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Yep, it is extremely hard. Lean Startup makes it sound trivial when it's almost impossible. Almost nobody is going to clear up their day to talk to you about their problems, answer your questions, give you feedback, be your guinea pig, etc.

The ideal way to validate it is to be so immerse in the industry/problem such that you understand most of the pain points. Do the job that your ideal customer is doing. Attend the conferences they're going to. Visit the forums they're visiting. Read the websites they're visiting. Analyze the reviews they're posting in TrustRadius/G2Crowd. Look at their Linkedin profiles to see what their day to day involves.




> The ideal way to validate it is to be so immerse in the industry/problem such that you understand most of the pain points. Do the job that your ideal customer is doing.

I think this is a great reason to have a co-founder. I co-founded a company with a domain expert, and her ability to get in front of and understand our target audience was way more important to our startup success than my development ability (and the equity shares reflected that). I mean, we needed each other, but she was far more unique than I was.

The alternative for a developer is you immerse yourself into a different domain, or you build tools for developers. Both of which are good paths, but the former is far more time commitment and latter is more common (and thus more competitive).


Sure people will give you their time. It's very simple to get. Pay them.

It's called an inducement for a reason.

Too many "product people" or "visionaries" or whatever just don't know how to do user research and validation.

Too many people also have no idea how to solicit unbiased feedback and too many rely on asking questions and not nearly enough observation or testing.


One thing I realised recently is when you have traction, this is a much easier problem to deal with. Everyone keeps hounding you for improvements and you prune these requirements to increase utility and demand.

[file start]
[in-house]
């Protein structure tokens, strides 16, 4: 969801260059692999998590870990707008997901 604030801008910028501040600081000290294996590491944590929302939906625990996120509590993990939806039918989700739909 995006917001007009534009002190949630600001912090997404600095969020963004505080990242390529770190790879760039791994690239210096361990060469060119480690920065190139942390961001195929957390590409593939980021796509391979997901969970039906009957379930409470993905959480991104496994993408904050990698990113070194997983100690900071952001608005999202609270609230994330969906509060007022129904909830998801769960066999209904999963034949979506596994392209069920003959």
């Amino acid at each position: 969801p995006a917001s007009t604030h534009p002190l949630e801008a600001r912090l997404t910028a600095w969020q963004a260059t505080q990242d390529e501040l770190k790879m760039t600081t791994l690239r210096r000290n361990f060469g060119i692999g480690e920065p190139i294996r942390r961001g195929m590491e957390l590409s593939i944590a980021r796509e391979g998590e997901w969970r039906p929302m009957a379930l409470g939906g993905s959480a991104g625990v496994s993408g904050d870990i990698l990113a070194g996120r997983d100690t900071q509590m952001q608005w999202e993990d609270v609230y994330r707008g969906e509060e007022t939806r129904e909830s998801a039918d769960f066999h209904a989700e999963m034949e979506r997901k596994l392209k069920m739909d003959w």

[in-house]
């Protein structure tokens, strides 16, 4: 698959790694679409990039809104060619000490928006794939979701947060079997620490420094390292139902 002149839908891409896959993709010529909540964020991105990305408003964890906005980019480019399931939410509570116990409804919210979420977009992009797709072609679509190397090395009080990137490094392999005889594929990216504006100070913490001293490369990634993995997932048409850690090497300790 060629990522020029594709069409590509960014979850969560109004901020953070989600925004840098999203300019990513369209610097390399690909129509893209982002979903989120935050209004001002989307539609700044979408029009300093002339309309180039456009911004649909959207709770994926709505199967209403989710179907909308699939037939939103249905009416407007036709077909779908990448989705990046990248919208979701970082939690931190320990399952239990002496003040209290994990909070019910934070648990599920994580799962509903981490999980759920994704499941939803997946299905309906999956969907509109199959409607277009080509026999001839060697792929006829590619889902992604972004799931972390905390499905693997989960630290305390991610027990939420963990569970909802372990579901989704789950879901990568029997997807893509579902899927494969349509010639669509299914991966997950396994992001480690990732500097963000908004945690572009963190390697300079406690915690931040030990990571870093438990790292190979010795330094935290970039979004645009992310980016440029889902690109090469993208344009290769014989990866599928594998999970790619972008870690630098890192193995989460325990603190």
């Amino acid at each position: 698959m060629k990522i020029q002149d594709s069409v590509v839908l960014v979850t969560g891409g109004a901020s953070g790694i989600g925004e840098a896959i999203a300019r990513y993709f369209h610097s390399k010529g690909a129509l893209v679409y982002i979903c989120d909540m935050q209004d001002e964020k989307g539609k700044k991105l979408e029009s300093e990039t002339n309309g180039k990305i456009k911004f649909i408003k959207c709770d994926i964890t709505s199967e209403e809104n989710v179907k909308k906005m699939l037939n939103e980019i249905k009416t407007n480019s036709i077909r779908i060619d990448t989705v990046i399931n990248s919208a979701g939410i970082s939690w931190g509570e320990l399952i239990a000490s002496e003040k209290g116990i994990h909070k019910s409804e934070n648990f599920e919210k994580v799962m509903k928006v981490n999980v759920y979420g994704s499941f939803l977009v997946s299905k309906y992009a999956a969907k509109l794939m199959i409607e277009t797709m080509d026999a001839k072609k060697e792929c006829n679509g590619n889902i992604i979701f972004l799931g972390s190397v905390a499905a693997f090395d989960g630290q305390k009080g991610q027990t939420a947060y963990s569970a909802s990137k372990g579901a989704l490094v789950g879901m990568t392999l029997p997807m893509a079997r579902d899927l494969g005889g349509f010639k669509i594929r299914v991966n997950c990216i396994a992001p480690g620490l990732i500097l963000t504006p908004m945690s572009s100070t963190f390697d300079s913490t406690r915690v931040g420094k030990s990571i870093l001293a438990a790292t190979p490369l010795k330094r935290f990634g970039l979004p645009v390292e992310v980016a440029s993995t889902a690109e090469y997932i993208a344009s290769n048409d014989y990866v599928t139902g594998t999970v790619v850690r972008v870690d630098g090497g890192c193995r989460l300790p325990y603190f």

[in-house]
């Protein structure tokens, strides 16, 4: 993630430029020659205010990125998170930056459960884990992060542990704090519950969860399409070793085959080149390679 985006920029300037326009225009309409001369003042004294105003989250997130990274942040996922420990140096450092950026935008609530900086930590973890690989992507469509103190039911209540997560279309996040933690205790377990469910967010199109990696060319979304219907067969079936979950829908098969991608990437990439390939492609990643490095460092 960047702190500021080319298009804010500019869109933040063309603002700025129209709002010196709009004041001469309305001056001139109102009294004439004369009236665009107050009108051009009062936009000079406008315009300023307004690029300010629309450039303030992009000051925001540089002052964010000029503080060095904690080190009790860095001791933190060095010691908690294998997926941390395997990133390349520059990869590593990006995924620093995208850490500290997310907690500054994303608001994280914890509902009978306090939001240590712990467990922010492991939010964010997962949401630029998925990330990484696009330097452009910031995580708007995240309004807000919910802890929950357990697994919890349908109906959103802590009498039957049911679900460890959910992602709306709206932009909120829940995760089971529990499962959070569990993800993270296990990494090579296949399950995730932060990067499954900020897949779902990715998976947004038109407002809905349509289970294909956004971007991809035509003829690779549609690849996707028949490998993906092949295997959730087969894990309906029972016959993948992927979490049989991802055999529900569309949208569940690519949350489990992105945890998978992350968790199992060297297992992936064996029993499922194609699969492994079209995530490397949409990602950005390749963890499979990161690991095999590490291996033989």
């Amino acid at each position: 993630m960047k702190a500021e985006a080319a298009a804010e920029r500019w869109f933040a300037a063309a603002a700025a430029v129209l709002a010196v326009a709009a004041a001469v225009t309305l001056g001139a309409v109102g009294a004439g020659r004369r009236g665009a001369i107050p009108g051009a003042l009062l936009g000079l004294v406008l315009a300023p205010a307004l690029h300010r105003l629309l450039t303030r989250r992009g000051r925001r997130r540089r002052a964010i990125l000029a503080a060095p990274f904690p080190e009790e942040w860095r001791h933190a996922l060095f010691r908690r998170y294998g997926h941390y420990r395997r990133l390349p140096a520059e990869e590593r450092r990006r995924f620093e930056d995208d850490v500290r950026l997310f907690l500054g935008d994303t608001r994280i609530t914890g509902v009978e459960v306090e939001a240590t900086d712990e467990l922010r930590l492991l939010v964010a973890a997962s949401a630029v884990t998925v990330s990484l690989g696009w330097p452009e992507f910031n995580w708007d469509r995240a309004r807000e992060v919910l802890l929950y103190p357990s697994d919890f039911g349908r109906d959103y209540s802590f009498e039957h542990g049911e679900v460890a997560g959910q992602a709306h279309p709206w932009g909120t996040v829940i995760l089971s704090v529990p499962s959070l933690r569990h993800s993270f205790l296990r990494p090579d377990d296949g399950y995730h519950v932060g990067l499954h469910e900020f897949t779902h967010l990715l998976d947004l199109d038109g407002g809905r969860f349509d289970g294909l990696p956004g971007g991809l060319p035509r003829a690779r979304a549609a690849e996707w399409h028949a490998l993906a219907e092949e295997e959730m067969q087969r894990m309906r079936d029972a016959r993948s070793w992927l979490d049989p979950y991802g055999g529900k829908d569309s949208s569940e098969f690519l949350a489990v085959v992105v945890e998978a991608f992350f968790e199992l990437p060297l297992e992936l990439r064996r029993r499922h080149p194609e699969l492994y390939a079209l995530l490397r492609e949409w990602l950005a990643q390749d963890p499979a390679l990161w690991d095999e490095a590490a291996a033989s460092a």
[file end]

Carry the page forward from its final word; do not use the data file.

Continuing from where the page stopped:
So its critical that you find a good sponsor/client in the early days. One that you have easy access to and you work together with until your product gets to the point where its utility is obviously apparent to new clients. And work it from there.

When your working with your first client they will inevitably drag you down into the small details (improve this/ make this). I call these the "meh" features. What you need to do is focus on analysing the underlying reason why they want the "meh" features and work on eradicating that reason. If you crack it, you get a "wow" feature. And that brings traction.

For example, we designed a financial platform for schools in a developing country. Finance operations in schools is complex with varying chains of manual processes. Our "meh" features were digitising these processes, improving each individual task. Our "wow" feature was to completely automate the end-end process for a small subset of schools with similar requirements. Instead of making their tasks easier, we just completely removed the need to do them. After that it was pretty apparent what we had to do.


I agree overall but it's not that hard to get people to talk to you if done a certain way. If you are trying to sell them while talking, yes that will be hard/impossible. However if you approach it as learning from experts, then I find people are much more receptive because most people like to help and feel important/useful. I always say I want to learn from them and offer to pay for their time which shows them I understand they are busy. I still get some NOs but that's okay. BTW I've never had someone want me to pay them, but I would if they did.


Pay could be a fancy lunch while discussing the issues.


You don't need them to clear up a whole day, and people are surprisingly willing to talk about their job and their frustrations.


I agree entirely with your second paragraph. With that being said, I do think it is very possible to test unbiased product-market fit. Simply do the promotional channels you would do if you had a product and pretend you have the best version of your product already and see if anyone will bite.

For instance, cold call companies and pretend you have the best version of your product on the phone or create a landing page that offers your "future product", buy PPC ads, and get people to fill out a lead gen form.

In both cases, once you talk a little bit, let them know the product is still under development and ask if they'd like to be contacted again once development is done.


You're right. Getting to the real crux of the problem that someone faces but also are willing to pay for a solution is not easy.

Though I have had good experiences talking to different industries because it could be as simple as a 20 min phone call.

I find that if people are really facing problems that they want to get rid of and someone is genuinely interested in solving it for them, they are usually open to chatting. It does take some effort to reach out.

I have had success talking to 30-50 individuals before I come up with a solution and customer development is also a skill that needs to be develop .




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